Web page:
Music teacher Jon Fey will leave MVHS on Wednesday, Oct. 29

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Yifei Wu

After teaching for 13 years at MVHS, Fey finds a new job at Northgate High School

“So you finally cleaned up the library?”

The voice belonged to senior Karen Xu, who had been a member in band all four years in high school. She was asking music teacher Jon Fey, who was busy with putting the manila folders in order in the soft yellow hue of the library, where all of the music is stored.

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“Yeah. I want it to be clean for the new teacher,” Fey said.

On Oct. 21, Fey also took down some photo frames from the walls of his office as a preparation for his departure on Oct. 29. The walls, now almost empty, had once been full of pictures from former students, including one giant frame with a compilation of photos from a former student, who took one picture with Fey at the end of the year for all four years of high school. The frame is now packaged inside Fey’s trunk and ready to be sent to Northgate High School, where Fey will assume the position of a vice principal.

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The library where music teacher Jon Fey stores all the music is cleaned on Oct 21. According to senior Karen Xu, who has been in band all four years of high school, it is rare for Fey to clean the room. Fey sorts through the files in the library as a preparation before departure. Photo by Yifei Wu.
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The neon poster with giant words, “You lost the game”, has been hanging in Fey’s office since 2012, when MVHS alumna Anu Vaishnav gave it to Fey. “Back then, ‘I lost the game’ was a big thing,” Fey said. “Even now some people would say ‘I lost the game’ during rehearsals.” Photo by Yifei Wu.
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The sign YAMAMAHA, a riff off of the brand of instrument, Yamaha, has been posted on the glass wall of Fey’s office since 2001, when Fey first became a teacher at MVHS. Fey was unsure whether to bring the sign with him because it would look inappropriate for his job at the new school. Photo by Yifei Wu.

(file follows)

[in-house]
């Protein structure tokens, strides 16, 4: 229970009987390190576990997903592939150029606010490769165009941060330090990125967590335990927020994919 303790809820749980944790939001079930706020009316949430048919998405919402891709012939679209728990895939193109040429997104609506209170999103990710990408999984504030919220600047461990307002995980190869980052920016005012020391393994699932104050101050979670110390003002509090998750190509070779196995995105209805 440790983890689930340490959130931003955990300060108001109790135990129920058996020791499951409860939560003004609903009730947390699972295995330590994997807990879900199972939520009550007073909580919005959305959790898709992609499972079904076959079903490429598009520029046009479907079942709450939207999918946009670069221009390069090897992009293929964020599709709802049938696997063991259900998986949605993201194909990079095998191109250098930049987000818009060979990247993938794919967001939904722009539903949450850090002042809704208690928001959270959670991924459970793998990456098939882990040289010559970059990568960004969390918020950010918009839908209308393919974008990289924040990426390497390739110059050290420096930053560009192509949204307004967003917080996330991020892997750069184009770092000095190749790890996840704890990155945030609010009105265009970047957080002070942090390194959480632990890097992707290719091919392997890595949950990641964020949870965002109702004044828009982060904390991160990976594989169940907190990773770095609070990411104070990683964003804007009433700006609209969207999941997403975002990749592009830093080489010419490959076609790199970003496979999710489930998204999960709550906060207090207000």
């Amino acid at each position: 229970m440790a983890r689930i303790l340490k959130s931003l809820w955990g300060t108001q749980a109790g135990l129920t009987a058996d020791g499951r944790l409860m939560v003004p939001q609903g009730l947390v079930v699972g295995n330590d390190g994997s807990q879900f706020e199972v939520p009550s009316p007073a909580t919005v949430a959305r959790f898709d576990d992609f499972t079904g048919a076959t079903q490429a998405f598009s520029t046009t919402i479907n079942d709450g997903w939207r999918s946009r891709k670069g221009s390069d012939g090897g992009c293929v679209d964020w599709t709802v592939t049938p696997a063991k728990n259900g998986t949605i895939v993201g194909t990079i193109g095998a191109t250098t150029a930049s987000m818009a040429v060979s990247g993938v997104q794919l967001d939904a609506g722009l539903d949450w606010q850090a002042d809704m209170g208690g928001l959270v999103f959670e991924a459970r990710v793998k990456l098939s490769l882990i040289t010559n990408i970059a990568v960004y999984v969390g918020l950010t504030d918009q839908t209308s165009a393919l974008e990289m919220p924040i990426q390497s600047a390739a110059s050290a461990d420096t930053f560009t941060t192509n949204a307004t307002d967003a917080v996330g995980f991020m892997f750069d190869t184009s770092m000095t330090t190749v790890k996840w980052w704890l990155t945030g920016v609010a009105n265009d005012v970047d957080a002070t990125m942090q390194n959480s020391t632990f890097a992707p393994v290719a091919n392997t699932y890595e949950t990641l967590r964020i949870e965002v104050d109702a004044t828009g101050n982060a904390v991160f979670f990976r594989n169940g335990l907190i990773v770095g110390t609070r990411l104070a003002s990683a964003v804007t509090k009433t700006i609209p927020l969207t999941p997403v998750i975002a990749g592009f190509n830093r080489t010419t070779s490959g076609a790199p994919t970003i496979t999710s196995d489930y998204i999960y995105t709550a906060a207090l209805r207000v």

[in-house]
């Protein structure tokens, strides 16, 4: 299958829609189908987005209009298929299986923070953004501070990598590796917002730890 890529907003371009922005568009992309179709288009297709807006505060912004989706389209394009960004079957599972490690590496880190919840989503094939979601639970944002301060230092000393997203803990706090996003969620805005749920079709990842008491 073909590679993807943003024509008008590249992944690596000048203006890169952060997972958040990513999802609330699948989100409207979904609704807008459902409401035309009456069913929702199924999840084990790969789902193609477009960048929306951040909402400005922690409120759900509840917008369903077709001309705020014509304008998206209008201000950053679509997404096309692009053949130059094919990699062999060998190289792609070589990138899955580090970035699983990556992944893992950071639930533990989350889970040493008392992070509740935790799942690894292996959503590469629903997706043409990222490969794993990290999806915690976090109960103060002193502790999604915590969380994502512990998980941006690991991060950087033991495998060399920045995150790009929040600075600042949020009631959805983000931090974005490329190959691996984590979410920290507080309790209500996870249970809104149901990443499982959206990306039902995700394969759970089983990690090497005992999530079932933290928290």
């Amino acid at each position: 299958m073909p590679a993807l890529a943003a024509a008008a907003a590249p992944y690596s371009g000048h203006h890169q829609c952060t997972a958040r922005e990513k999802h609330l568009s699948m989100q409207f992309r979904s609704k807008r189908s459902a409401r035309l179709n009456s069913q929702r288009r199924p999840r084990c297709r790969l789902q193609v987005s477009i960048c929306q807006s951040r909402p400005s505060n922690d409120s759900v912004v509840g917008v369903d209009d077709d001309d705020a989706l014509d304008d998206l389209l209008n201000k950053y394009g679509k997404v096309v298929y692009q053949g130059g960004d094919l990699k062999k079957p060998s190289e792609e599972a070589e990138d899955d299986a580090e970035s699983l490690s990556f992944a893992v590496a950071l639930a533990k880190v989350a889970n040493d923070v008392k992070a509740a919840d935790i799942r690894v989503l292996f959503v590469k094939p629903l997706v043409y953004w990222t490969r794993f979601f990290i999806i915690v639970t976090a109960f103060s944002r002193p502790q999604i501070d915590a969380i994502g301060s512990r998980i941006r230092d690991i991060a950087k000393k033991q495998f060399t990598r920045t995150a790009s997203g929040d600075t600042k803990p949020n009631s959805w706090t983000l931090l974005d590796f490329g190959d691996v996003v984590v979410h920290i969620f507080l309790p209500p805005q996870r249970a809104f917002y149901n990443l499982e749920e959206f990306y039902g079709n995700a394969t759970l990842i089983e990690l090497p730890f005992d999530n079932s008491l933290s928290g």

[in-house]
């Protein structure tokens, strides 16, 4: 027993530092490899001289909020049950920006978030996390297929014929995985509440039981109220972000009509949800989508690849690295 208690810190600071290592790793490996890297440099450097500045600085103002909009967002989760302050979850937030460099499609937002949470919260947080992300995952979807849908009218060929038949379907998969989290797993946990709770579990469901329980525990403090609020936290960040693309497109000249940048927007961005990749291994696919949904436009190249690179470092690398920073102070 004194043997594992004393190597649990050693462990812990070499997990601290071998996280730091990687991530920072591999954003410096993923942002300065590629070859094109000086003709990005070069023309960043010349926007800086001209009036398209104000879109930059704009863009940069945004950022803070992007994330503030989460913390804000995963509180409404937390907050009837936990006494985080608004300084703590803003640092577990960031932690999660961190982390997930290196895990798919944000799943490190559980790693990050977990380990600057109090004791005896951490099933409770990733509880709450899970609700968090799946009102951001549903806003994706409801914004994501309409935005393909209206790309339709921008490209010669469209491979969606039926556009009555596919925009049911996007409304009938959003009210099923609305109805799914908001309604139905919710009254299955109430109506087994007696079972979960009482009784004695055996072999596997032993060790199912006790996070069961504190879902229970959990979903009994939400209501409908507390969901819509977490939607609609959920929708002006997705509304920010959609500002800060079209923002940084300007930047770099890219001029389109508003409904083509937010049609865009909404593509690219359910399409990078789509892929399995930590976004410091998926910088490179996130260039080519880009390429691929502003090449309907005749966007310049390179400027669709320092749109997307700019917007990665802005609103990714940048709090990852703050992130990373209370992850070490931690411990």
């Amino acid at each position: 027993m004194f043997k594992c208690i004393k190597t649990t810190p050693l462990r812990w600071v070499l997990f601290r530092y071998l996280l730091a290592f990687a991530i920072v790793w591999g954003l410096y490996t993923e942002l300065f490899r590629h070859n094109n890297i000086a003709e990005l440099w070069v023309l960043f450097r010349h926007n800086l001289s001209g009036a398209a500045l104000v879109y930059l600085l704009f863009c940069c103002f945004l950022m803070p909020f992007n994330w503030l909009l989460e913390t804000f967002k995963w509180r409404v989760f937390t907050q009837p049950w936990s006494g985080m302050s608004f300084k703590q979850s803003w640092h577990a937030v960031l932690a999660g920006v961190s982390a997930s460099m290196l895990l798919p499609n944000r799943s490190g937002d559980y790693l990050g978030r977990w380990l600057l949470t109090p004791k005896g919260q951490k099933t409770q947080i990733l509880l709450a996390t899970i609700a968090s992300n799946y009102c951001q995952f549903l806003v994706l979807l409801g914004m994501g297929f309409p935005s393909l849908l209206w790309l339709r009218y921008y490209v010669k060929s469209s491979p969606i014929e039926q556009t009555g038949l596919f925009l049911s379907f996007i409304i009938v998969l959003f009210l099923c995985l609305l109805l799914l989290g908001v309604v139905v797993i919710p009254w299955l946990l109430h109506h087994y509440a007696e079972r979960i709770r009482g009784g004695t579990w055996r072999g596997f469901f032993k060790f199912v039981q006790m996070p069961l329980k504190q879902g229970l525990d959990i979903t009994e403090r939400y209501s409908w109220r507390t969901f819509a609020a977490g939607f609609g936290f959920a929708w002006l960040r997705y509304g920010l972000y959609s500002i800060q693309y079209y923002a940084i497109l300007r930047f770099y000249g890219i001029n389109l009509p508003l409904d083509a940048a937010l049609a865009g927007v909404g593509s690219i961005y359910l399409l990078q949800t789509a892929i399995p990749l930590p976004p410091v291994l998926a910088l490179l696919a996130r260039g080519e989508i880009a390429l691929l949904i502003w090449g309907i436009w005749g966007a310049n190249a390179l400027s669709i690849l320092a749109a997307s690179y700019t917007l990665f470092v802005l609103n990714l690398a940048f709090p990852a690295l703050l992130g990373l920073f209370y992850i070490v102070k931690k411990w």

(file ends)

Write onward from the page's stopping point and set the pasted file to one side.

El Estoque: When did you start teaching in MVHS?
Jon Fey: Actually, the first time that I taught here was in 1995, when I was a student teacher. Then in 2001, a job opened up here; I applied, and I got the job. So this year is my fourteenth year teaching here.

EE: Where will you teach next?
JF: I will not be teaching because I have been offered one of the Vice Principal positions at Northgate High School. It will be one and a half hours away from my home, [unlike] MVHS, [which] is two hours away from home.

EE: Who will be the substitute?
JF: [John] Galli [who left MVHS in 2013] will come back and finish this semester. Then the school will advertise the job and will doing pre-screening and then interview. The goal is to have somebody selected and ready to take over before January.

EE: What classes have you taught in MVHS?
JF: I’ve taught band, orchestra and choir, [along with] pep band and marching band. My very first year teaching I had a couple periods of choir and band; I didn’t teach orchestra until I got here.

EE: How was your marching band experience?
JF: We had a great marching band [in 2001], but we got to a point two years ago when the interest was falling. A lot of it was driven by parents. We eliminated marching band two years ago. But we had a lot of students in the program who wanted to do it. It was obvious that students and parents had different priorities for their after school time.

EE: What will be the one thing that you will remember about MVHS?
JF: Without a doubt, the students. I have had the most amazing students come through this program, and all the memories that I have been able to build with them will be the thing that I will remember the most. We have had an amazing faculty, we have had a supportive administration, we have had staff that makes [MVHS] a great place to work, but I have to say the one thing that I will remember the most is the amazing students that are here.

EE: What is your advice for students who want to join band?
JF: I would say do band for all four years, make it a commitment to do it for all four years, especially for students who have been in band all their middle school years. We have a lot of people who do [band] for one year, and then they are gone because they have gotten their graduation requirements. My advice is, you have invested so much time and energy in music, do it for all four years. Your relationship with your teacher is going to be different than your relationship with any other teacher on campus. You will have a strong connection to that music teacher, somebody that you feel you like you can talk to and a place that you will feel safe in. You know, as you go from freshman year to sophomore year to junior year to senior year, any other class, you will have different teachers, but [for band] it will be different. That’s the benefit for me as well, getting to know the students who spend their four years in band and in orchestra. It’s a special thing. It’s sad when they graduate and go away, but after being in my class for four years, I know that they will have the skills to survive out in college in the real world.